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AP Art display outside College Counseling

Ellie McCollum’s painting (pictured) is one of the many art pieces displayed in the college counseling space. Credit: Cate Reames

With the new school year came a fresh display from our very own AP Art and Portfolio students located outside of the College Counseling Office, between McCain Chapel and the stairs up to Askew. Created with various mediums, each piece offers a stunning display of technical adeptness and creativity born from unique inspirations. From photography to sculpture and paint to pastels, the installation encapsulates the range of talent our Westminster students have to offer, including their abilities to share powerful, symbolic meaning through their works. Furthermore, for many of the artists, themes with personal significance kept surfacing in their artwork.

“I wanted to talk about my experience of being a black girl at a predominantly white institution like Westminster,” said senior Camryn Ownes. “The piece that’s hanging by the College Counseling Office is mostly about my two sides: when I’m at school and when I’m at home, and the two different roles I have to play while being black.”

Similarly, senior Ellie McCollum has also discovered an unintentional motif spanning across her works. 

“I feel like if you see a painting of a mountain, it’s probably mine,” said McCollum.

Growing up, McCollum spent a lot of time visiting the mountains and now classifies those trips as formative experiences to her outlook on the natural world. As a result of this, she finds herself with an undeniable relationship with the outdoors, one she hopes to convey and express to others through her artwork.

“I was really focusing on the relationship between humans and nature,” said McCollum. “I wanted to represent that in art and show how they’re more connected than they seem.”

Owens, too, strove to represent the relationships and connections between humans and nature, though her works focus on the two sides within the human mind. Her piece features a face, and though it is split into oppositely oriented profiles, it tops a singular body: each set of eyes looking into a mirror of itself. Here, she chooses to play with color by having a blue head, with a red face, and vice versa. The contrasting language and imagery that adorn each edge with text such as  “Hood” and “Golden Gooses” offer insight into the workings of Owens’ mind and the experiences shaping the duality behind her identity.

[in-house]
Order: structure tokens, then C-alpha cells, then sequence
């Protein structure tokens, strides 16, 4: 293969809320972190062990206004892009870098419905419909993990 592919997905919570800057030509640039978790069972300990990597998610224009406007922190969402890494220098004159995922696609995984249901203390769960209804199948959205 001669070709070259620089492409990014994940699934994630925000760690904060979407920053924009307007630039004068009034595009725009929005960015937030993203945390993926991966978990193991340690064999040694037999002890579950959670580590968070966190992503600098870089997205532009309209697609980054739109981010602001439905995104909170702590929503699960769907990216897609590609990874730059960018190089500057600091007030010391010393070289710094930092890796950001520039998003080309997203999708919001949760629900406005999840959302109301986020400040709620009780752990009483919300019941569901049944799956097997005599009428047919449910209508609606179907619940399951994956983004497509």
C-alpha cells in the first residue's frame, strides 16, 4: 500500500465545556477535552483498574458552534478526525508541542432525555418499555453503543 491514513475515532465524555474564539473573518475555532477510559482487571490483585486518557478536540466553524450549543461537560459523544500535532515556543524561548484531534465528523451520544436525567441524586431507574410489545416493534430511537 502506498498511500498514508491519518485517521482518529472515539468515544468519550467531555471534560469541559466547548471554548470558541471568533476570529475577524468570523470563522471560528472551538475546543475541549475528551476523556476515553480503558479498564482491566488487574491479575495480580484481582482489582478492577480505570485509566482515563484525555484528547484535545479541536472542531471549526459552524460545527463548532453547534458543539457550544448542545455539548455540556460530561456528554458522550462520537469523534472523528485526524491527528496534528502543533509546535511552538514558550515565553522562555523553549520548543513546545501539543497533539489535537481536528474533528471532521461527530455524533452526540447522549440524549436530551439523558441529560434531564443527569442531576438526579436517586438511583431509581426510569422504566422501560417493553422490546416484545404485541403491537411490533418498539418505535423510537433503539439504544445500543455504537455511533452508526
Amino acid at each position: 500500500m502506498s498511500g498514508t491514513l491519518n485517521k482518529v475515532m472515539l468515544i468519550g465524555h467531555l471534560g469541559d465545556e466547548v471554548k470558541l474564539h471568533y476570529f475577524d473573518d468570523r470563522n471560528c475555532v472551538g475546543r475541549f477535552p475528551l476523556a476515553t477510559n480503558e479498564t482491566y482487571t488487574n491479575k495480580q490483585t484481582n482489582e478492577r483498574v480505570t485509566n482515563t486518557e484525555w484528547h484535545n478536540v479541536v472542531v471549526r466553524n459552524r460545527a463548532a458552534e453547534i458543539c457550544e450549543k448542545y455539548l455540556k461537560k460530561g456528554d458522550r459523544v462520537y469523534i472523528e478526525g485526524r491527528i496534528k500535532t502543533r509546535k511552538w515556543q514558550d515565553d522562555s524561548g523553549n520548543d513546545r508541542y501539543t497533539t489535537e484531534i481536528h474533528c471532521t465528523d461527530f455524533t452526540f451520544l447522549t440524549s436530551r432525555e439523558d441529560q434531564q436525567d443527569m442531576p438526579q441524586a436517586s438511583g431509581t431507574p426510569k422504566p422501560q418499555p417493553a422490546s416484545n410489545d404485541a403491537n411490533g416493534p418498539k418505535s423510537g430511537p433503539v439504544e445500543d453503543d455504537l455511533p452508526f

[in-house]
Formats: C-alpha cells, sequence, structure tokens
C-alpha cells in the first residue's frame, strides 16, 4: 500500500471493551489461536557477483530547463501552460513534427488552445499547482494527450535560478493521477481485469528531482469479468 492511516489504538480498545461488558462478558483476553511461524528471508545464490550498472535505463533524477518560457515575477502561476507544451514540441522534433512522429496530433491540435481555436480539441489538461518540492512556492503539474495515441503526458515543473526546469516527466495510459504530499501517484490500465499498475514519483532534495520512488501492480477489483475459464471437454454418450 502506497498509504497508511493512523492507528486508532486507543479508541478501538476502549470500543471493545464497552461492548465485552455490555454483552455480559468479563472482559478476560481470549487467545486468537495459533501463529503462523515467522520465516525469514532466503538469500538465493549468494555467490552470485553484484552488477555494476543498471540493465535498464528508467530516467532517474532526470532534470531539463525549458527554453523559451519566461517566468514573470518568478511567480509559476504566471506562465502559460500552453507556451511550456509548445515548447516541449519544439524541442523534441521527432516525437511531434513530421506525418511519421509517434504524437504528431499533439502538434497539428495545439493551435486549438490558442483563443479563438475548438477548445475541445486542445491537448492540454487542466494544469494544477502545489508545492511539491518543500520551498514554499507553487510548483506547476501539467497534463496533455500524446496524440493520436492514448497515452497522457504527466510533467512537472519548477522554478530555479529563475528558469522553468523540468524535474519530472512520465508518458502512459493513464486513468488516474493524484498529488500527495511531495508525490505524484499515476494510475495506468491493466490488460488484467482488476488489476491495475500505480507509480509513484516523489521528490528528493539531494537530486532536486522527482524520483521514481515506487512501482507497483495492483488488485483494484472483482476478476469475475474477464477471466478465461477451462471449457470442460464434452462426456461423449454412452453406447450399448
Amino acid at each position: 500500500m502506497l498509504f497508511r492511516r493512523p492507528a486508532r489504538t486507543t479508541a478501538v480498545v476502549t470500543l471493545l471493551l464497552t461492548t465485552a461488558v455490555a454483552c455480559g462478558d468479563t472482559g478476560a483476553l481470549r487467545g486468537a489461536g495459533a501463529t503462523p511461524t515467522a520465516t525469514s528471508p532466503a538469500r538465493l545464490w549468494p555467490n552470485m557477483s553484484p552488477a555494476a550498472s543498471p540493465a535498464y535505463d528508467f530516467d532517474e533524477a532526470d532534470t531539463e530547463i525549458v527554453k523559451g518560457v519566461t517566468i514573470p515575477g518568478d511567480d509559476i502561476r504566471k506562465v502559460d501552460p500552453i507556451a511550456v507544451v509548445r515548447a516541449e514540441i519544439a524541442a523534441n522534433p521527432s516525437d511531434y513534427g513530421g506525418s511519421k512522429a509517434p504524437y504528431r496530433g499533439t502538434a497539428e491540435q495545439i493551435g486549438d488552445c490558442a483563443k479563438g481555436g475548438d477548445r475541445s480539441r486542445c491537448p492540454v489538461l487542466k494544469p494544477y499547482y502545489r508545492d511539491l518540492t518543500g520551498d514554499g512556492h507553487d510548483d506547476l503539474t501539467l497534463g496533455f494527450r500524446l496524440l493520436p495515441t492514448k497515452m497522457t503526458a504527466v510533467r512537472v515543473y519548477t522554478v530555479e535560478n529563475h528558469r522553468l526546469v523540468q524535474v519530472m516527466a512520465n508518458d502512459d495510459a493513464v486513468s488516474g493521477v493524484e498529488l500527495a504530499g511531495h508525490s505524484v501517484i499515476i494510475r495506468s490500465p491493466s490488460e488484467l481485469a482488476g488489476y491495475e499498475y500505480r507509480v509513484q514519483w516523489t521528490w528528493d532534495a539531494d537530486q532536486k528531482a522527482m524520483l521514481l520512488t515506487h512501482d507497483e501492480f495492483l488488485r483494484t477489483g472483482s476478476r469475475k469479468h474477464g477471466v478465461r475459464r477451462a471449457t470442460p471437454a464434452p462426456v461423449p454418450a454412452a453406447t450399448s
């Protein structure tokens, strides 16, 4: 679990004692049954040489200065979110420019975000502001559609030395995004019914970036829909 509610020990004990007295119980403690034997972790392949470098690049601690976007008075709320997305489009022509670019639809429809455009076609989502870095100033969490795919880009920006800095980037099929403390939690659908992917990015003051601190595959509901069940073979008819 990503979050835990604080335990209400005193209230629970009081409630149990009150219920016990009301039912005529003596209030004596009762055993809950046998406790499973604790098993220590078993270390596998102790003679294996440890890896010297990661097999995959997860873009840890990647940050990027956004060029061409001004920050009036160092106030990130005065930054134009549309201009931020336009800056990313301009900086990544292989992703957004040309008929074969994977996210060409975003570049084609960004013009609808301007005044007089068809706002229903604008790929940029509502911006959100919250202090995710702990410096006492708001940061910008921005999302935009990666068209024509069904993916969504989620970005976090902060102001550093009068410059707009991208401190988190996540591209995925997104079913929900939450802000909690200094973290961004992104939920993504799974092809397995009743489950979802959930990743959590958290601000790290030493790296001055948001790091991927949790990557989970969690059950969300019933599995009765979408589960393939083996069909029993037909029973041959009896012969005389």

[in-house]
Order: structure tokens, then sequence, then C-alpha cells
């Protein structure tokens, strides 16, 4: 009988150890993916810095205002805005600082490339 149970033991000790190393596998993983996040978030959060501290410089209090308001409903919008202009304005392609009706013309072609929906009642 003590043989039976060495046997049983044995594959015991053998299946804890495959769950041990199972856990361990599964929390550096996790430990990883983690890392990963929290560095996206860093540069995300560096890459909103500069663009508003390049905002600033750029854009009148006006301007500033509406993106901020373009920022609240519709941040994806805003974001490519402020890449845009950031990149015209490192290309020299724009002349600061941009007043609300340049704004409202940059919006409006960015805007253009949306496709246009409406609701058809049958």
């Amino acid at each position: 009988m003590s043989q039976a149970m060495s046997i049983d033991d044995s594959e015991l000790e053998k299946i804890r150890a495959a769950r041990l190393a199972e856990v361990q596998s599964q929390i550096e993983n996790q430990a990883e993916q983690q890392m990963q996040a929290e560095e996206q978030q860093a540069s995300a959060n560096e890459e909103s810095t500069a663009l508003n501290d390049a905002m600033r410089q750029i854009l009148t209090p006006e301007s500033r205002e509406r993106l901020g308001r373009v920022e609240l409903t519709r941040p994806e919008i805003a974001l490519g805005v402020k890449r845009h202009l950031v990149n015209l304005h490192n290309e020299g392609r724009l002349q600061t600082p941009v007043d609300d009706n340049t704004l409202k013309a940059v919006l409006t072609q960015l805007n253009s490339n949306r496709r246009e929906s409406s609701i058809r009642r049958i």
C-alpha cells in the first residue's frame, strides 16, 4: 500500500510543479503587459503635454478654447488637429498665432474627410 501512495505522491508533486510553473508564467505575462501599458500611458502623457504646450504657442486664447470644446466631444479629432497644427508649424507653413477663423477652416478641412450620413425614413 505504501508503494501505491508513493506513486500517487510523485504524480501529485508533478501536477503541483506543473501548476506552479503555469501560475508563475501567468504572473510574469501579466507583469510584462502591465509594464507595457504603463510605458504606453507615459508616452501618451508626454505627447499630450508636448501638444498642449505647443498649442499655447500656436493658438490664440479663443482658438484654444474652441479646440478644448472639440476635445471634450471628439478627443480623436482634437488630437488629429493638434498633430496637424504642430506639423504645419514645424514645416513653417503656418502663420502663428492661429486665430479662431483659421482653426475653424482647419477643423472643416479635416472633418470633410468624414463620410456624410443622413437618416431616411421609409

“I kind of wanted to show that this [division] is something you might not know is going on in someone’s head,” said Owens.  “That’s something I really wanted to portray…especially at an institution like this where most of our students are white, you really wouldn’t know the different ideas or thoughts that are happening inside of my head.”

With communicative end goals as ambitious as these, many artists must allocate a substantial amount of time to execute their visions. While the AP Art curriculum typically allots for three pieces to be done in two weeks, students are sometimes presented with the opportunity for “ambitious projects”, which they get one month to work on a singular creation. Because of this extended time frame, artists had extra space to experiment.

To take advantage of the several extra days, McCollum intentionally tried to use a lot of different media.

“I have collages, charcoal, and acrylic in there,” said McCollum.  “I use something called modeling paints to create the texture on the mountains.”

The depth in her painting doesn’t go unnoticed.

“I really like how she got the shadows on the mountains,” said sophomore Rumana Shash “I thought it was good that she was innovative in how she did the bottom of the painting.”

Owens also tinkered with some technical aspects. 

“The piece that’s hanging… it’s actually me just mirrored twice and then mirrored again. Just [experimenting with] my editing style and photoshopping was really fun.”

A proponent of digital art, Owens has always been naturally drawn to photography, and, as a result, is strong in Photoshop. For her, this process only took about a week, but, unbeknownst to her, these days of hard work paid off tremendously. On the first day of school, Owens was in for a surprise as Steve Frappier, director of College Counseling, approached her to tell her that her piece was hanging outside of the College Counseling offices.

“I was really, really shocked. I immediately sent it to my family,” Owens said. “It was definitely like woah, I cannot believe my art is hanging in here because I never ever would’ve thought that when I came here seven years ago.”

And as for passing students, this exhibition has had a lot to offer as well. For many, including Shash, viewing this exhibit has offered a trip down memory lane.

“For the first one with the ski mountains, I really like that one because it reminds me of skiing and snowboarding every year when my family and I go to Utah,” said Shash. “The second one of the fairy reminded me of my middle school reading era when I would only read dystopia and fantasy kind of books,” said Shash.

Overall, the Westminster community has had nothing but rave reviews for these student artists and their showcase, especially concerning the diverse variety of artwork. 

“There was a photography kind of one, and then there was a physical sculpture, and the splatter paint was pretty cool for the motorcycle, and there were pastels,” said Shash. “I like how it all varies in the ways that [the artists] used different types of art to create each piece.”

Regardless of the style or technique used, each artist produced splendid pieces that spoke to students and teachers alike. Hanging outside the College Counseling Office, this showcase of all the talent and devotion poured into these projects creates an enjoyable experience for all.

Edited by Alexandra Yuan

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